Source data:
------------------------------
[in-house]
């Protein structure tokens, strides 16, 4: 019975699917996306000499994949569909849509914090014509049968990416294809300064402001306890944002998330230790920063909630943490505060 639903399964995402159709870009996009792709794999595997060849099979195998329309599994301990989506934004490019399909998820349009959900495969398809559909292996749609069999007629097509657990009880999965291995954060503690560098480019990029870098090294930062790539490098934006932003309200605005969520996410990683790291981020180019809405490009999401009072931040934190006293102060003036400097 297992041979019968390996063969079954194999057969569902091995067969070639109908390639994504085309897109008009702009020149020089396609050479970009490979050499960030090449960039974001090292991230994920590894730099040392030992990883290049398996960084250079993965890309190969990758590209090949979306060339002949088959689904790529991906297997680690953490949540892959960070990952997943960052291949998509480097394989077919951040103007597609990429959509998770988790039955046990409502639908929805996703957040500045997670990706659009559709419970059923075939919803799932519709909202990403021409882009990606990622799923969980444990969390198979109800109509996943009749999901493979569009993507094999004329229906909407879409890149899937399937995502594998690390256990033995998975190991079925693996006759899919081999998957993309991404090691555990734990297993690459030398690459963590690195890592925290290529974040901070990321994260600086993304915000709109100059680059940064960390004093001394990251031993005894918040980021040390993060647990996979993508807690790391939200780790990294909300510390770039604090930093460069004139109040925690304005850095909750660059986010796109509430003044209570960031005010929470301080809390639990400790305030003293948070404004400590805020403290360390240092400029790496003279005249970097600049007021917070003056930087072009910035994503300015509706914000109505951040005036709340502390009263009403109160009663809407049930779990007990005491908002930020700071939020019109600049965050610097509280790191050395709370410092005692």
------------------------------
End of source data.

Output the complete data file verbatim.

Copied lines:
[in-house]
């Protein structure tokens, strides 16, 4: 019975699917996306000499994949569909849509914090014509049968990416294809300064402001306890944002998330230790920063909630943490505060 639903399964995402159709870009996009792709794999595997060849099979195998329309599994301990989506934004490019399909998820349009959900495969398809559909292996749609069999007629097509657990009880999965291995954060503690560098480019990029870098090294930062790539490098934006932003309200605005969520996410990683790291981020180019809405490009999401009072931040934190006293102060003036400097 297992041979019968390996063969079954194999057969569902091995067969070639109908390639994504085309897109008009702009020149020089396609050479970009490979050499960030090449960039974001090292991230994920590894730099040392030992990883290049398996960084250079993965890309190969990758590209090949979306060339002949088959689904790529991906297997680690953490949540892959960070990952997943960052291949998509480097394989077919951040103007597609990429959509998770988790039955046990409502639908929805996703957040500045997670990706659009559709419970059923075939919803799932519709909202990403021409882009990606990622799923969980444990969390198979109800109509996943009749999901493979569009993507094999004329229906909407879409890149899937399937995502594998690390256990033995998975190991079925693996006759899919081999998957993309991404090691555990734990297993690459030398690459963590690195890592925290290529974040901070990321994260600086993304915000709109100059680059940064960390004093001394990251031993005894918040980021040390993060647990996979993508807690790391939200780790990294909300510390770039604090930093460069004139109040925690304005850095909750660059986010796109509430003044209570960031005010929470301080809390639990400790305030003293948070404004400590805020403290360390240092400029790496003279005249970097600049007021917070003056930087072009910035994503300015509706914000109505951040005036709340502390009263009403109160009663809407049930779990007990005491908002930020700071939020019109600049965050610097509280790191050395709370410092005692």